So where does the Kraft inequality come from and what does it have to do with this? Incidentally, this isn't the way that Kraft proved it. Kraft was very smart. He did this as his Master's thesis, too, I believe, and since he wanted it to be his Master's thesis he didn't want to make it look quite that trivial or Bob Fano would have said oh, you ought to do something else for a Master's thesis also. So he was cagey and made his proof look a little more complicated.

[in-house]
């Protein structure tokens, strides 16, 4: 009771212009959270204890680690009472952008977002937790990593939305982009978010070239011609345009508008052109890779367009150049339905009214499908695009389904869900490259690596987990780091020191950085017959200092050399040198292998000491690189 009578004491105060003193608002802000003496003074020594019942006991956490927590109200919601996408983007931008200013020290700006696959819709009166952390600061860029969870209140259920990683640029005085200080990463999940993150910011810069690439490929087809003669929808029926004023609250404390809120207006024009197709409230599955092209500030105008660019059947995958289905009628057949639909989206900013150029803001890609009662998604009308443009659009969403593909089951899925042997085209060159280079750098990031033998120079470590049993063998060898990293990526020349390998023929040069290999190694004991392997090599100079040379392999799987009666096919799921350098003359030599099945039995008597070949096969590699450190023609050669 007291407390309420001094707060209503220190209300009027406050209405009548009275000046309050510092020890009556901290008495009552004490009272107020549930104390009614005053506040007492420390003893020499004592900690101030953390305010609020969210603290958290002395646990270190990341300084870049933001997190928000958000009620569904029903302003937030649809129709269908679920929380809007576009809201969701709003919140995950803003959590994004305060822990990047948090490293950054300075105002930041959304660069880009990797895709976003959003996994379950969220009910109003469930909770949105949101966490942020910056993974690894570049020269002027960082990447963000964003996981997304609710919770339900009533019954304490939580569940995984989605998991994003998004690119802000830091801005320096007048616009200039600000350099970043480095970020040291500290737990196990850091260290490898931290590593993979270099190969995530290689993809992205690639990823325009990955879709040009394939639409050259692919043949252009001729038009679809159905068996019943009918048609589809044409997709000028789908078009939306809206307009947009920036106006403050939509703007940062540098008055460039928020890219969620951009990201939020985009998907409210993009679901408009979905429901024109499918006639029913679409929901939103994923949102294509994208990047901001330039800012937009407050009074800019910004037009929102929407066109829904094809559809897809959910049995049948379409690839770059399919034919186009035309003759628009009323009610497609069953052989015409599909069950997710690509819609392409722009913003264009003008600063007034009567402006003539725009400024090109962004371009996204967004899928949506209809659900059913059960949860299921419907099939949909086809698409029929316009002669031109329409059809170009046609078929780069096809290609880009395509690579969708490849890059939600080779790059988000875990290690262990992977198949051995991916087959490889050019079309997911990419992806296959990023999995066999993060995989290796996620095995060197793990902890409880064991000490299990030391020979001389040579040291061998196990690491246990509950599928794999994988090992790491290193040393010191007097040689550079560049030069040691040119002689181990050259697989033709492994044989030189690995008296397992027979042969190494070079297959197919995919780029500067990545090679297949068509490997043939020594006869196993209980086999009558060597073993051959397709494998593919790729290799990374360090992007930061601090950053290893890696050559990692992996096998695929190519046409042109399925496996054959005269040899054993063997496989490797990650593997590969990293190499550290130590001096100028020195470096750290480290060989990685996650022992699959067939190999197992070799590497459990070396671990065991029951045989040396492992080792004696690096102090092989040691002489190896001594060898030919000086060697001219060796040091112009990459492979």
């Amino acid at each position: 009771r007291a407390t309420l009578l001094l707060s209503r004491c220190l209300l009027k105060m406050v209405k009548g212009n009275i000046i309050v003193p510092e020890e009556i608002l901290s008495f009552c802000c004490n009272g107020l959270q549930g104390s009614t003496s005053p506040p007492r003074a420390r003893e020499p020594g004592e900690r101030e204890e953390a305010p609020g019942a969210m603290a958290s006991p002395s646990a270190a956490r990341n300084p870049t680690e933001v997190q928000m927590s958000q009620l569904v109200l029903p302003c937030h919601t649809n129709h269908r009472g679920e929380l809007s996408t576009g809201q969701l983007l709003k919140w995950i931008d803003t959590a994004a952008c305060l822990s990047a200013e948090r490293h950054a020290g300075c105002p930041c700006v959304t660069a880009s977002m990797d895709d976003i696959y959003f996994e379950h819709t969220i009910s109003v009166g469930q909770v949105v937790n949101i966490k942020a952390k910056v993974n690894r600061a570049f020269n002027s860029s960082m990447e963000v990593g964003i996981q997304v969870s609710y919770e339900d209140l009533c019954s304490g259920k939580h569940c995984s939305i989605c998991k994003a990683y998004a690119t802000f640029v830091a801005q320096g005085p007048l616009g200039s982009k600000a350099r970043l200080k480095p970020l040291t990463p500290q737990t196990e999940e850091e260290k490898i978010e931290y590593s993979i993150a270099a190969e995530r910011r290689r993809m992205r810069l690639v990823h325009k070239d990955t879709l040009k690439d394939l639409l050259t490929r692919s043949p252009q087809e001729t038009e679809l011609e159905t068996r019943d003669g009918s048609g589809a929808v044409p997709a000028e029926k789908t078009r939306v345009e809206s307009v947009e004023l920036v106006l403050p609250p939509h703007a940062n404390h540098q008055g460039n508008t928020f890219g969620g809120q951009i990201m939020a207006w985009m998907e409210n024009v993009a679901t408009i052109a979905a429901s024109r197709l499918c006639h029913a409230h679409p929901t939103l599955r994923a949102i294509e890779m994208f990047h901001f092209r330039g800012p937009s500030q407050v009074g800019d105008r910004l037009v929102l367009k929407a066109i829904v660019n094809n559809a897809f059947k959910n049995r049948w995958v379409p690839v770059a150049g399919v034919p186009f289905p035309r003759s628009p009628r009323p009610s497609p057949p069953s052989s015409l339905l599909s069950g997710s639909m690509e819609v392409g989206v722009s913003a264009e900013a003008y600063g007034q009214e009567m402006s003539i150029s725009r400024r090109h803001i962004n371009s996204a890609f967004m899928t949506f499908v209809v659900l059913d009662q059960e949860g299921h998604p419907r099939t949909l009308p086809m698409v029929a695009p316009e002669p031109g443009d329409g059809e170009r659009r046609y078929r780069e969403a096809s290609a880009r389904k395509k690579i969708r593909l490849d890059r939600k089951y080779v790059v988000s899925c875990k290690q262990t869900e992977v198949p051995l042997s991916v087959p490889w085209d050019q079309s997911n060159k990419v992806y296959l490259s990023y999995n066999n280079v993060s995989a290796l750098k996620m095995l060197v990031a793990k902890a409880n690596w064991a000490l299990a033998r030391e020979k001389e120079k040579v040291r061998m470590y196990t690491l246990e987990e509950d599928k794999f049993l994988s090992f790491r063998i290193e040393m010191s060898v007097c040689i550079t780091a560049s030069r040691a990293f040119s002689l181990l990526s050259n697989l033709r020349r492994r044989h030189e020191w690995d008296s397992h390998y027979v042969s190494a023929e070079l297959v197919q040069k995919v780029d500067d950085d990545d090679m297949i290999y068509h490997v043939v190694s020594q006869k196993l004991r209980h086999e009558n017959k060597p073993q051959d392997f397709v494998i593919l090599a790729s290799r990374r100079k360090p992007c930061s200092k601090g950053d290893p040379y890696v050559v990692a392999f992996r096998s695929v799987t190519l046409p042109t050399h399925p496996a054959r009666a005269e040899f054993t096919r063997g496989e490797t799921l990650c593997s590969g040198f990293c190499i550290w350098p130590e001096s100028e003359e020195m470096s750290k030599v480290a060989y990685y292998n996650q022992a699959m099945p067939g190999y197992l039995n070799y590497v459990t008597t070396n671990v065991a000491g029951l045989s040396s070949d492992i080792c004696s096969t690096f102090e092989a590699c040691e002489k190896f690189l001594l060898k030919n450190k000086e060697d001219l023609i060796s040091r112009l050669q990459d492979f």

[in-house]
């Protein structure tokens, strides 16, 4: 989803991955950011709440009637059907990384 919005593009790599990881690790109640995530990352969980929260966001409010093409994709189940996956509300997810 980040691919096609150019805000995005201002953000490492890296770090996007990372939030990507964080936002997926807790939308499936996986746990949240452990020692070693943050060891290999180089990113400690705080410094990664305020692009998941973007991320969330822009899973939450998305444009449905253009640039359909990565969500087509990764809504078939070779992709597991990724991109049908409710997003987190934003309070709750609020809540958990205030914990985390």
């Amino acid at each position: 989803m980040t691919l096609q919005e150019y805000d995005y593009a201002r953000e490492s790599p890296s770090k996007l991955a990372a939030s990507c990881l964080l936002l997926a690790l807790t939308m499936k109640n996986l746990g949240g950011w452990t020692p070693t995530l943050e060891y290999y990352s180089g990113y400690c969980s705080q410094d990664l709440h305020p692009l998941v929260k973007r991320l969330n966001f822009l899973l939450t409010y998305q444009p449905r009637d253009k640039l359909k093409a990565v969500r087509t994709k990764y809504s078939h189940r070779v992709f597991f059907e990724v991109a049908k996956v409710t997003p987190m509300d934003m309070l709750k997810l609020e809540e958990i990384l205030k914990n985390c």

So, if a code word x is a prefix of code word y, in other words, y has some binary expansion, x has some binary expansion which is the first few letters of y. Then the number corresponding to x and the interval corresponding to x, namely, x covers that entire range of decimal expansions which start with x and goes up to something which differs from x only in that mth binary digit. In other words, let me show you what that means in terms of here. If I tried to create a code word 0, 0, 0, 1, 0, 0, 0, 1 would correspond to the number 1/16. 1/16 lies in that interval there. In other words, any time I create a code word which lies in the interval corresponding to another code word, it means that this code word has a prefix of that code word. Sure enough it does -- 0, 0, 0, 1, this has this as a prefix. In other words, there is a perfect mapping between intervals associated with code words and prefixes of code words. So in other words, if we have a prefix-free code, the intervals for each of these code words has to be distinct.